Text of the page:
@ Bushing: “…all of these discs will auto-boot because they have ‘0′ or ‘1′ as the first byte of their Title ID — this makes them much easier to use in a factory setting.”

    can you like “devhook” the info stored in the cache if that makes any sense to you?

  • 21 Kolt // Jul 9, 2008 at 6:45 am

    @ Bushing:

    Couldn’t we test the theory that Wiis can be unbricked through some type of software?

    If you had kept one of those Wiis, you could have intentionally bricked it….perhaps making a small, unnoticeable mark on the main board.

    Then, you could send it to Nintendo for repair. Once you got it back, we would know for sure if they had just trashed the main board and replaced it.

    Obviously, it would cost money for the service fee…but I know I could make a donation myself, and I am sure others here could also.

    Am I way off base here? Some reason this would not work?

  • 22 Anonymous coward // Jul 9, 2008 at 8:10 am

    Has anyone else noticed from the string dump that they’ve got MetroTRK in there? It’s an embedded system debugger which works with a serial I/O. I’ve no idea what the Wii version can do but on Symbian mobiles it allows executable files to be transferred to the phone and run (one use is ROMPatcher where it copies the ROM to RAM and allows you to make changes to the RAM version which stay until reset).

    There must be some way to start up MetroTRK, and it must be fairly low-level, such as one of the first things it checks before moving onto the warning screen.

    If it’s user friendly for technical support then it’d be through a Gamecube controller port (or perhaps more than one port) or GC memory card slot or the SD card slot or possibly USB and the diagnostic program would be able to reset everything (perhaps getting the system into a state ready for the 123J disc).

    If it’s not so user friendly for tech support then it’d mean they’d have to open the console up and attach something to the board to allow serial communication with MetroTRK.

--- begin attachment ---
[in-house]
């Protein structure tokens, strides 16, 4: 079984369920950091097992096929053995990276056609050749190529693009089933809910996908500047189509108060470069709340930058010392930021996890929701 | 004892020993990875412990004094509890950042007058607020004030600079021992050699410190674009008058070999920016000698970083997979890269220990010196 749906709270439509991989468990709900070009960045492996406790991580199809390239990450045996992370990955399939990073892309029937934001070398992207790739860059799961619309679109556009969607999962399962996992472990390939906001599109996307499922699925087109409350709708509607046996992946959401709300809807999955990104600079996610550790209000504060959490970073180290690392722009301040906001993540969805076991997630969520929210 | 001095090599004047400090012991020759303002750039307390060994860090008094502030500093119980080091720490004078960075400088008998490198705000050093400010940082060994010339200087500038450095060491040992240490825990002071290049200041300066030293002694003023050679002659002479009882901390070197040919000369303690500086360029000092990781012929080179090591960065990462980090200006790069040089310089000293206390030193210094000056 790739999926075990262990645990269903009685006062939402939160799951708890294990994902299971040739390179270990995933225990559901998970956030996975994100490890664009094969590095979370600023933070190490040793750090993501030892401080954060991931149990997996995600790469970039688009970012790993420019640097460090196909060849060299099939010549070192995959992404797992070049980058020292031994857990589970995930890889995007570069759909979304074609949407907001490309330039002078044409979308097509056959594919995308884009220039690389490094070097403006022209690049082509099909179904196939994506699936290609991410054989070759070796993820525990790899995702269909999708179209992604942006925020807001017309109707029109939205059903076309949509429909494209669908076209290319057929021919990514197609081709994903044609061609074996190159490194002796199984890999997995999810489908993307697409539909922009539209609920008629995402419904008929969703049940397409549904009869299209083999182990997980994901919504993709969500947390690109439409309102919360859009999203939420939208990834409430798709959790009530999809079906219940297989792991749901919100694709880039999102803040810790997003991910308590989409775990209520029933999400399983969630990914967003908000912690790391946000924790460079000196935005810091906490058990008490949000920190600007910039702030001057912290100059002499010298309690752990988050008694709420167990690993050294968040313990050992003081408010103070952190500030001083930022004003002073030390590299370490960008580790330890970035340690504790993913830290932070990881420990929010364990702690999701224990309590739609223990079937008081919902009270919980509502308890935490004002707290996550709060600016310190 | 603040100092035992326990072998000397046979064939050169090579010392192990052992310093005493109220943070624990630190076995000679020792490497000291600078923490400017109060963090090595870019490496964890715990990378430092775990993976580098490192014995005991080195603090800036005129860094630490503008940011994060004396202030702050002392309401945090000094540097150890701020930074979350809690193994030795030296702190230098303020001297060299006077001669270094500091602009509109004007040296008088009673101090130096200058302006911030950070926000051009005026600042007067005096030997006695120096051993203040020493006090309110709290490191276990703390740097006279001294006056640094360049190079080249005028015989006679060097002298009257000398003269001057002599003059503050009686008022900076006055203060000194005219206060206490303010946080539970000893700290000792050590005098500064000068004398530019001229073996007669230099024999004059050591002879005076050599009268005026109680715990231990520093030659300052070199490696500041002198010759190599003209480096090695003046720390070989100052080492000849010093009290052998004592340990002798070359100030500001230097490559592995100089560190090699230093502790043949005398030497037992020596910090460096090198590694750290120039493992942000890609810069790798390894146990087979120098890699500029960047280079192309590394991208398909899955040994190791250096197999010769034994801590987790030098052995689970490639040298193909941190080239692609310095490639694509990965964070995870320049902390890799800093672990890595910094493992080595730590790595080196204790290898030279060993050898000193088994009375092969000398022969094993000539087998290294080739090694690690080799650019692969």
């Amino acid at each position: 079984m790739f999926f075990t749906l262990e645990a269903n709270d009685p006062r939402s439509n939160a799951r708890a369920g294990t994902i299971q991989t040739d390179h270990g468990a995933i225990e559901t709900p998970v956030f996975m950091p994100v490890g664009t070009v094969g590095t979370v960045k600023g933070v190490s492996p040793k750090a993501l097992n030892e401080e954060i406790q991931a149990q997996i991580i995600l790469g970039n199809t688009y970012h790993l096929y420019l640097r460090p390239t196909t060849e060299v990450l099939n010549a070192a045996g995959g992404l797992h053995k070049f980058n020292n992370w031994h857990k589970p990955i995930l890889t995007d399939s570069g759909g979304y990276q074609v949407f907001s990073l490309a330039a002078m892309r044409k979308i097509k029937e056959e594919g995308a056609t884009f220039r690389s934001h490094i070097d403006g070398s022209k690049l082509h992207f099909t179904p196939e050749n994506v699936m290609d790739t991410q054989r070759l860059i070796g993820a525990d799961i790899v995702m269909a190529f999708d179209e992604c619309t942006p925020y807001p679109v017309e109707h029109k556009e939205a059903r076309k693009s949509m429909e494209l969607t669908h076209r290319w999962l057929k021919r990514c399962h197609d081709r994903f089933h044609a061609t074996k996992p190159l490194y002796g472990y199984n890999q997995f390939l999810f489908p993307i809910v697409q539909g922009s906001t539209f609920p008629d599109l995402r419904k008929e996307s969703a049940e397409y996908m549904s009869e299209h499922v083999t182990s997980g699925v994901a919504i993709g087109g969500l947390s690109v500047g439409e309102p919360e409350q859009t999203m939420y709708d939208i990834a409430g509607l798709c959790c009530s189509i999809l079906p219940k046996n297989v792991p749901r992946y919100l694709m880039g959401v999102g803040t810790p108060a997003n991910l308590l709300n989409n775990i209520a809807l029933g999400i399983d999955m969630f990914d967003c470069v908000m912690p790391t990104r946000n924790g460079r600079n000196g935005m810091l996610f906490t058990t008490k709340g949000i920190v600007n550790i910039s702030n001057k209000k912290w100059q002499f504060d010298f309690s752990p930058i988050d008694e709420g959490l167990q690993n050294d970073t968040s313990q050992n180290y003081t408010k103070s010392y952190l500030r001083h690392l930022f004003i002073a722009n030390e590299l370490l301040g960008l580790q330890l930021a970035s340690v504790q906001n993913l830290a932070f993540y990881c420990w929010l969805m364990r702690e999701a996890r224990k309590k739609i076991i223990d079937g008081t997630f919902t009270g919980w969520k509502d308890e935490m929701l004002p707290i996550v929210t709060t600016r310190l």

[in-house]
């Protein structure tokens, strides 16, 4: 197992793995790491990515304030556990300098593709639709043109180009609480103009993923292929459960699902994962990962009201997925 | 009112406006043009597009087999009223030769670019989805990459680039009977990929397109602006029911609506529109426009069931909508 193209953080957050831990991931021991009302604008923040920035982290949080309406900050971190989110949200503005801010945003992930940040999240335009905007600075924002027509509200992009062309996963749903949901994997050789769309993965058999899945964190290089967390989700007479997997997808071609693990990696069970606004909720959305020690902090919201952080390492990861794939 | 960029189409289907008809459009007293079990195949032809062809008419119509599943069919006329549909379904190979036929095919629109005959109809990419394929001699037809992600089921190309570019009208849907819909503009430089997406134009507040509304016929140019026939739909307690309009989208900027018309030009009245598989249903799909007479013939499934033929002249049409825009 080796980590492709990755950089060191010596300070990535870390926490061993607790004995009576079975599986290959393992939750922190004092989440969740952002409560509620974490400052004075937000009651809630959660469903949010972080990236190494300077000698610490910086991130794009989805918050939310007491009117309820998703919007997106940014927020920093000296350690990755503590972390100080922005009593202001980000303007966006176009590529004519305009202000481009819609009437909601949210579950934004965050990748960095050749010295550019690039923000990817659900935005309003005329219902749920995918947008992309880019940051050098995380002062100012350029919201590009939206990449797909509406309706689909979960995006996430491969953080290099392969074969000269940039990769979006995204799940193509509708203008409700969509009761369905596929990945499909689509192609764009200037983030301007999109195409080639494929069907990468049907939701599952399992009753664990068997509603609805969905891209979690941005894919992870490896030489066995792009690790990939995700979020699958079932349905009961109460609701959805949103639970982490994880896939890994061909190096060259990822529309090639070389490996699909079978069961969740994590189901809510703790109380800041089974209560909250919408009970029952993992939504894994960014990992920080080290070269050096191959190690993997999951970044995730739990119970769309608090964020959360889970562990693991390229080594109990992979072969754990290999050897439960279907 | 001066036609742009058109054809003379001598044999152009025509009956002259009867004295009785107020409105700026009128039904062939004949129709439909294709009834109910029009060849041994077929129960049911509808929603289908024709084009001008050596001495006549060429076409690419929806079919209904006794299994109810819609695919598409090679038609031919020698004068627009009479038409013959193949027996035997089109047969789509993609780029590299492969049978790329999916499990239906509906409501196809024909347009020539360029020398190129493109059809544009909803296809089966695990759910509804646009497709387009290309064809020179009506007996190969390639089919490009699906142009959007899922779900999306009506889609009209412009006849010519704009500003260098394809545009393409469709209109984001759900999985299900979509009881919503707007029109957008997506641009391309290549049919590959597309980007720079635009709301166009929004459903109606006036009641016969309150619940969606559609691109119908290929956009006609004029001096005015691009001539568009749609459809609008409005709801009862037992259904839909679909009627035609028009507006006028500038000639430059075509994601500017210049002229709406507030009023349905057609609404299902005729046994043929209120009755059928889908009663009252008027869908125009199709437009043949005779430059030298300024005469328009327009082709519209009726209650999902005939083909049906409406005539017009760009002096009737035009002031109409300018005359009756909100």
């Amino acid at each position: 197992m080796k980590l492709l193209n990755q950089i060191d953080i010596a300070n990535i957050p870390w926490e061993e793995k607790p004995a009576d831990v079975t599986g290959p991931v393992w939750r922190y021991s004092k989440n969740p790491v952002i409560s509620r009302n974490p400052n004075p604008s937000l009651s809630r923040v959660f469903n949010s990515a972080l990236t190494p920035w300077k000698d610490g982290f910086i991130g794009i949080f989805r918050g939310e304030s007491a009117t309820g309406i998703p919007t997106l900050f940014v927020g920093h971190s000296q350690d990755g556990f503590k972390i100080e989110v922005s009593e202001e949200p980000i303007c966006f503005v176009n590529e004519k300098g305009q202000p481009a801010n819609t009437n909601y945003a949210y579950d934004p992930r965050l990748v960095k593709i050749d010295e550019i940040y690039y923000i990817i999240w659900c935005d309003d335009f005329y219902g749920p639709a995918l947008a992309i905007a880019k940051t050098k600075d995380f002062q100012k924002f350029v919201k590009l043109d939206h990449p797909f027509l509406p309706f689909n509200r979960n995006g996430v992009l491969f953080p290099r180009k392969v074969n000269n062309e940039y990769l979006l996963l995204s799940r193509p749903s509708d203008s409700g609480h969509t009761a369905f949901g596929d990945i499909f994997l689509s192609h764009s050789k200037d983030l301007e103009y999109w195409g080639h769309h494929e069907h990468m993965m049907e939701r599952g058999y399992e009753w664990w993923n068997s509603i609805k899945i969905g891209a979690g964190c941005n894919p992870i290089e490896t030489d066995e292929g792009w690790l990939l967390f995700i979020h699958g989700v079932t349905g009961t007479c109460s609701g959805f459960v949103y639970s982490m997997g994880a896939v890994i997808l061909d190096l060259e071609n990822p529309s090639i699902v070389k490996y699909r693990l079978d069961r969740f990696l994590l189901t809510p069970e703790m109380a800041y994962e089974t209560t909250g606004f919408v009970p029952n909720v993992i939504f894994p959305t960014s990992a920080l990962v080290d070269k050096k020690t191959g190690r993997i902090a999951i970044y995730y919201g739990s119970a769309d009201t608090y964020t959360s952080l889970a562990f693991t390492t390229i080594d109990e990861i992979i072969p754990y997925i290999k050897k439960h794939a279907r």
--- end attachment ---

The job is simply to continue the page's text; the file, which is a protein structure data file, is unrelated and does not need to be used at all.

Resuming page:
This is just my speculation, in the end it may have been put there by Nintendo as a tool for game developers, but if so it’s odd that it’s in IOS4.

  • 23 fireace // Jul 9, 2008 at 7:35 pm

    I had a thought. You say that uid.sys stores all the titles that have been run so far. But that would require some sort of software to already be on the Wii in order to record it. So for all we know there has been software run on the Wii before the recording started. Also the first 3 titles are not run from a disk. This leads me to believe there is 2 possibilitys. It could be like you said they are flashed onto NAND by an unknown mechanism. Or it could be that there is software run from a disk before the recording of titles starts that puts the first 3 titles on and the software that records them. I guess this disk, if it exists, would be the ‘golden disk’ your looking for.

  • 24 G. Random // Jul 9, 2008 at 8:27 pm

    On past Nintendo consoles (at least as far back as the SNES) they regularly fixed chipset errata, with the stipulation that all commercial games were tested on the buggiest versions before they’d be released to manufacturing. So it’s ultimately pointless for them to fix, but they’ve historically done it anyway. Maybe it’s a Japanese thing and we wouldn’t understand.

  • 25 Shambler // Jul 10, 2008 at 2:10 am

    Woah. I so didn’t know bushing was on the iphone dev team till just then 😛
    Awesome work man.
    Also, I’m incredibly impressed by all this Wii hackery, and deeply appreciate what you’re doing to safeguard our Wiis against bricking. Admittedly I can’t see that happening to me at least, unless Nintendo gets all malicious on us, I don’t use any of those “backup” solutions people keep going on about 😛
    Keep up the good work!

  • 26 wicked // Jul 13, 2008 at 1:02 pm

    I was interested to see the L2CAP text in that strings output. Thats normally a type of VPN tunnel like PPTP. I don’t know enough to know if that is significant, but its interesting that there is networking code in there. Did I also mention that YOU ROCK!!

  • 27 ioftro // Jul 14, 2008 at 3:51 am

    How can it be possible to program a wii if it doesn’t have data ports… Maybe a barebones system menu is programmed prior to soldering? Then a full system update dvd is then installed before leaving the factory?

    Could be a multiple process? I wish there was a system restore dvd that, with a couple of button combination during power up would initiate a dvd read command and reinstall. I guess until you guys figure out things, my wii is dead. 🙁

  • 28 Capt_Trips // Aug 24, 2008 at 9:50 am

    Bushing and Marcan,

    What comes after 122E?

    Mine says UPD, UPE.

    I played a cd before I ever played Wii Sports.

    My serial begins LU319 and ends 08. It was made in China. I also have in sysconf file a messed up entry of CDXXX… before the standard IPL settings.

    As always, I expect to be moderated or not posted due to demeanor, tone, lack of clarity or relevance. But also as always, I pray you are looking into this.

    Thanks for your time and hard works.